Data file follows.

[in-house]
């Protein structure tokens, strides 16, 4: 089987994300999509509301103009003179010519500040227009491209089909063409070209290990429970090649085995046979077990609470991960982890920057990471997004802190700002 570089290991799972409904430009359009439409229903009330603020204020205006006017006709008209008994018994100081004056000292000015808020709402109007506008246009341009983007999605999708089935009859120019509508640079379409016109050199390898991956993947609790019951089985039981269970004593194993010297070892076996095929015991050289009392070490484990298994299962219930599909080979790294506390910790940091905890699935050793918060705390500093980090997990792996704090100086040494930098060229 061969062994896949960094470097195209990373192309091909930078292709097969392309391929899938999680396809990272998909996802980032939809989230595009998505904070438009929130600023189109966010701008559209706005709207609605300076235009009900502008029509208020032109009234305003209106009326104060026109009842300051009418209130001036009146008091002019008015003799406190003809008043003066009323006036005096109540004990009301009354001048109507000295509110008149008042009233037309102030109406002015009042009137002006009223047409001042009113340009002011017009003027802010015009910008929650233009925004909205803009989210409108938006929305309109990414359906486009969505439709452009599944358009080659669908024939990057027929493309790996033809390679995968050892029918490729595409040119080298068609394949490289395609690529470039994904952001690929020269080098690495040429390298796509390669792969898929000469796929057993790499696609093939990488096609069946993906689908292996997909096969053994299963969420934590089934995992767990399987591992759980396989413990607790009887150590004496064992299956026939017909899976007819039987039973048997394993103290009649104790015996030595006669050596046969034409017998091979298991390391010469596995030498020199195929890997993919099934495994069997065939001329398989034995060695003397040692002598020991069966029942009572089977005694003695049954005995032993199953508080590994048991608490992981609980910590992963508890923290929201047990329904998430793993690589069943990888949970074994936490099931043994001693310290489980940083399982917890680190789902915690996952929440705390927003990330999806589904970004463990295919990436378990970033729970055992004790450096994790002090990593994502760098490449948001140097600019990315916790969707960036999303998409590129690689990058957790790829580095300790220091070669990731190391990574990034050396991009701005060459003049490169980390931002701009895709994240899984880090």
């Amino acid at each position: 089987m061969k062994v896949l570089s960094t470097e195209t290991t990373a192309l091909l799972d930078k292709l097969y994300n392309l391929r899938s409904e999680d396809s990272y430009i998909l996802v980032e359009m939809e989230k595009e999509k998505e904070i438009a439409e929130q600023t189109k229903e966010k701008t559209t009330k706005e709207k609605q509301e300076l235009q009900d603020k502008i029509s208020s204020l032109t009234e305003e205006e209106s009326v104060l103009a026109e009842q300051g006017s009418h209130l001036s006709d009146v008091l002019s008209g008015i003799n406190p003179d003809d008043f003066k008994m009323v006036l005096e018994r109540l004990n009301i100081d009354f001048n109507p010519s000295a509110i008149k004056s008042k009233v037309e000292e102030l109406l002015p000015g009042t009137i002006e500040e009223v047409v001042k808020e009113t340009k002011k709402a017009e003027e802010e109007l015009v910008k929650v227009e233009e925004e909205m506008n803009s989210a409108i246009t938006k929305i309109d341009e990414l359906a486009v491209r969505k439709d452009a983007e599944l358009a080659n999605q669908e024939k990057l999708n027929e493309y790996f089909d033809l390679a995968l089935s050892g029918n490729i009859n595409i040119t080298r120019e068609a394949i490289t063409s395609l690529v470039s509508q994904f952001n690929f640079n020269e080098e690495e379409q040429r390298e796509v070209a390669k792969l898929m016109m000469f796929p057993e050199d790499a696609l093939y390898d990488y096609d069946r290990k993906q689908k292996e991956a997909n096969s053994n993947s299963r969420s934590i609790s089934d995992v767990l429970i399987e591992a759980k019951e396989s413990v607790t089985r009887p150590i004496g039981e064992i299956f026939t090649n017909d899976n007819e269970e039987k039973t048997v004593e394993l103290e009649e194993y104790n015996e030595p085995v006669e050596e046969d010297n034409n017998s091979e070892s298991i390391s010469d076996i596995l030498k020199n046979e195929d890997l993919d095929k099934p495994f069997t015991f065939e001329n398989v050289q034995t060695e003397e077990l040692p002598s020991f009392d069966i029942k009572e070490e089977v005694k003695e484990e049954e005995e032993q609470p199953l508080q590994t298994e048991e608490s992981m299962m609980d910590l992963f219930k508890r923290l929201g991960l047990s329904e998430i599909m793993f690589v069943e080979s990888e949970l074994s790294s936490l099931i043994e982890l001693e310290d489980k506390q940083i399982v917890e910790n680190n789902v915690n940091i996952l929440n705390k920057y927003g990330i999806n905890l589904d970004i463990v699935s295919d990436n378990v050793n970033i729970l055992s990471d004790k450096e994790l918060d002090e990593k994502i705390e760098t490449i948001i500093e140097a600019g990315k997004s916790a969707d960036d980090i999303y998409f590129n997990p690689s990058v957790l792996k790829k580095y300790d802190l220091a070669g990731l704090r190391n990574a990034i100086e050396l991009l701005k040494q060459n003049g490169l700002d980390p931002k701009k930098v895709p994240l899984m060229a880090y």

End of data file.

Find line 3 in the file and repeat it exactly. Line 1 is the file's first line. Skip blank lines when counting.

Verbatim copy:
């Amino acid at each position: 089987m061969k062994v896949l570089s960094t470097e195209t290991t990373a192309l091909l799972d930078k292709l097969y994300n392309l391929r899938s409904e999680d396809s990272y430009i998909l996802v980032e359009m939809e989230k595009e999509k998505e904070i438009a439409e929130q600023t189109k229903e966010k701008t559209t009330k706005e709207k609605q509301e300076l235009q009900d603020k502008i029509s208020s204020l032109t009234e305003e205006e209106s009326v104060l103009a026109e009842q300051g006017s009418h209130l001036s006709d009146v008091l002019s008209g008015i003799n406190p003179d003809d008043f003066k008994m009323v006036l005096e018994r109540l004990n009301i100081d009354f001048n109507p010519s000295a509110i008149k004056s008042k009233v037309e000292e102030l109406l002015p000015g009042t009137i002006e500040e009223v047409v001042k808020e009113t340009k002011k709402a017009e003027e802010e109007l015009v910008k929650v227009e233009e925004e909205m506008n803009s989210a409108i246009t938006k929305i309109d341009e990414l359906a486009v491209r969505k439709d452009a983007e599944l358009a080659n999605q669908e024939k990057l999708n027929e493309y790996f089909d033809l390679a995968l089935s050892g029918n490729i009859n595409i040119t080298r120019e068609a394949i490289t063409s395609l690529v470039s509508q994904f952001n690929f640079n020269e080098e690495e379409q040429r390298e796509v070209a390669k792969l898929m016109m000469f796929p057993e050199d790499a696609l093939y390898d990488y096609d069946r290990k993906q689908k292996e991956a997909n096969s053994n993947s299963r969420s934590i609790s089934d995992v767990l429970i399987e591992a759980k019951e396989s413990v607790t089985r009887p150590i004496g039981e064992i299956f026939t090649n017909d899976n007819e269970e039987k039973t048997v004593e394993l103290e009649e194993y104790n015996e030595p085995v006669e050596e046969d010297n034409n017998s091979e070892s298991i390391s010469d076996i596995l030498k020199n046979e195929d890997l993919d095929k099934p495994f069997t015991f065939e001329n398989v050289q034995t060695e003397e077990l040692p002598s020991f009392d069966i029942k009572e070490e089977v005694k003695e484990e049954e005995e032993q609470p199953l508080q590994t298994e048991e608490s992981m299962m609980d910590l992963f219930k508890r923290l929201g991960l047990s329904e998430i599909m793993f690589v069943e080979s990888e949970l074994s790294s936490l099931i043994e982890l001693e310290d489980k506390q940083i399982v917890e910790n680190n789902v915690n940091i996952l929440n705390k920057y927003g990330i999806n905890l589904d970004i463990v699935s295919d990436n378990v050793n970033i729970l055992s990471d004790k450096e994790l918060d002090e990593k994502i705390e760098t490449i948001i500093e140097a600019g990315k997004s916790a969707d960036d980090i999303y998409f590129n997990p690689s990058v957790l792996k790829k580095y300790d802190l220091a070669g990731l704090r190391n990574a990034i100086e050396l991009l701005k040494q060459n003049g490169l700002d980390p931002k701009k930098v895709p994240l899984m060229a880090y």